The regulators announced Tuesday a definitive launch date for the online sports betting and casino markets in Michigan: Friday, January 22, 2021. The Michigan Gaming Control Board (MGCB) approved the first nine of the Wolverine State’s 15 digital sportsbook operators go live at noon Friday. Additional approvals are expected in the coming days and weeks.
MGCB Executive Director Richard Kalm said, “The days between authorization and launch will give the sportsbook operators and platform providers further time for testing and adjustments ahead of the eventual launch.”
The development comes exactly two years and a month after then Gov. Ric Snyder vetoed a sports betting bill.
How Have We Reached Here?
The Michigan legislature and Gov. Gretchen Whitmer authorized online gambling and sports betting in December 2019, exactly a year after when her Republican rival and predecessor Rick Snyder turned down an iGaming and sports betting bill in December 2018.
Since the legalization of the industry, the regulators delved into devising rules and ways to monitor and license the digital platforms, though Michigan launched its retail-only industry last March. In-person sports betting went dark shortly after its launch due to the pandemic-led shutdowns in mid-March. Though the sports betting venues reopened later in the summer, they were closed again in November. Since December 22, they have reopened at reduced capacity. Yet now, as of Friday, nine of the 15 sportsbooks will be up and running just ahead of the NFL conference championships and Super Bowl season in February.
The minimum age for digital gambling and sports betting in Michigan is 21. The bettors do not have to be Michigan residents to place legal bets, but they must be physically present in the state’s jurisdiction when placing wagers through a smartphone app or computer.
Who Are the Lucky Nine?
The nine lucky operators to go live initially will include national leaders DraftKings and FanDuel, in addition to all three of the Detroit commercial casinos. Besides, six tribal casinos were also given the go-ahead to reap the benefits from the nation’s first industry launch in 2021.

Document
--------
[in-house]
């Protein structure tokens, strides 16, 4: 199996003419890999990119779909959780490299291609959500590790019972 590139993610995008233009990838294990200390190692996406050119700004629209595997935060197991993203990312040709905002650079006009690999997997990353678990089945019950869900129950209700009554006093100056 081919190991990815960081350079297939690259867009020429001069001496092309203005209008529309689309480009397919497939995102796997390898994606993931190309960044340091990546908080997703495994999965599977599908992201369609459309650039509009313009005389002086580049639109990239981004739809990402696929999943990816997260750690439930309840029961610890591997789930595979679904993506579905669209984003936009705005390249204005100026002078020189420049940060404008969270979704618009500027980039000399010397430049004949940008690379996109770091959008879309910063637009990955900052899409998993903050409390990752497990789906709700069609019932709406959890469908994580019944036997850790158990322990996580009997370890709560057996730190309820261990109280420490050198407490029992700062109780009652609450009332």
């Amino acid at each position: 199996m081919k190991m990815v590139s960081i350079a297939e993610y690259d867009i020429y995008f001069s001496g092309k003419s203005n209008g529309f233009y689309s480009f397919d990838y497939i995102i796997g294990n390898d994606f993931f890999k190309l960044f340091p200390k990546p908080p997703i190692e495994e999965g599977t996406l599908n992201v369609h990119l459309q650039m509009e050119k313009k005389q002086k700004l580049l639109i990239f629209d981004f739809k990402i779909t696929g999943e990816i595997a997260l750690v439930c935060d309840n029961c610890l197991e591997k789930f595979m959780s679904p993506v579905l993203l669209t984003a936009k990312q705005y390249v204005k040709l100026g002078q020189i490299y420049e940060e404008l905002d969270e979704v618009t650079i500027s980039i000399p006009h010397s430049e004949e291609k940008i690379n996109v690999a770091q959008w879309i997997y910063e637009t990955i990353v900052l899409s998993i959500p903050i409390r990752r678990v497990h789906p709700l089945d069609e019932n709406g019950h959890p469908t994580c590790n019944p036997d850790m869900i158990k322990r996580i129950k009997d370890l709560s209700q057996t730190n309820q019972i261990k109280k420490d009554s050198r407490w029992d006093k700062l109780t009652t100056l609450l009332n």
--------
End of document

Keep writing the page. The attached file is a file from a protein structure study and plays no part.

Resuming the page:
That means BetMGM (MGM Grand) will join FanDuel (Motor City) and Penn National/Barstool (Greektown) with live digital apps tethered to Detroit commercial casinos. The Boston-based DraftKings (Bay Mills Community) is among those operators associated with tribal casinos. The other five are William Hill (Grand Traverse Band of Ottawa and Chippewa Indians), Golden Nugget (Keweenaw Bay Indians), Twin Spires (Hannahville Indian Community), Rush Street Interactive’s BetRivers (Little River Band of Ottawa Indians), and WynnBET (Sault Ste. Marie Band of Chippewa Indians).
PointsBet and FOX Bet are among the two leading sportsbooks not joining the lucky nine in going live this Friday. Though PointsBet still expects to launch in the Wolverine State by late January, time seems to run out to realize the goal.
Others not launching Friday include:
- Saginaw Chippewa Indian Tribe
- Pokagon Band of Potawatomi Indians, paired with Kambi
- Gun Lake Indians, paired with Parx
- Nottawaseppi Huron Band of the Potawatomi Indians, paired with Scientific Games
Michigan, First State to Launch Digitally in 2021
Kalm stated that the MGCB and state casinos will begin a new era this Friday with the launch of legalized online gaming and sports betting. He said the state residents love sports and eagerly await using mobile devices to place legal wagers. This is the first time both iGaming and digital sportsbooks will launch in a US jurisdiction simultaneously, with Barstool being the only sportsbook to not offer iGaming.
On Friday, Michigan will become the first US state to go live online in 2021 and the 13th US state with operational regulated mobile sports betting. The tax rate and the tribal payment rate for online sports betting is 8.4%. The tax and payment rates paid by the casinos for general online gambling – not including sports – will range between 20% and 28%, based on adjusted gross receipts.
With a population of around 10 million, the Wolverine State will be the third-largest US state with live regulated online gaming behind Illinois and Pennsylvania. The MGCB plans to continue authorizing operators and sports betting platforms must be linked to land-based casinos in the state. As many as 23 casinos are operated by twelve federally recognized Indian tribes, in addition to three commercial casinos in Detroit. Together, this means the potential for Michigan’s online gaming market is nearly uncapped and could soon rise to be one of the most formidable players in the US.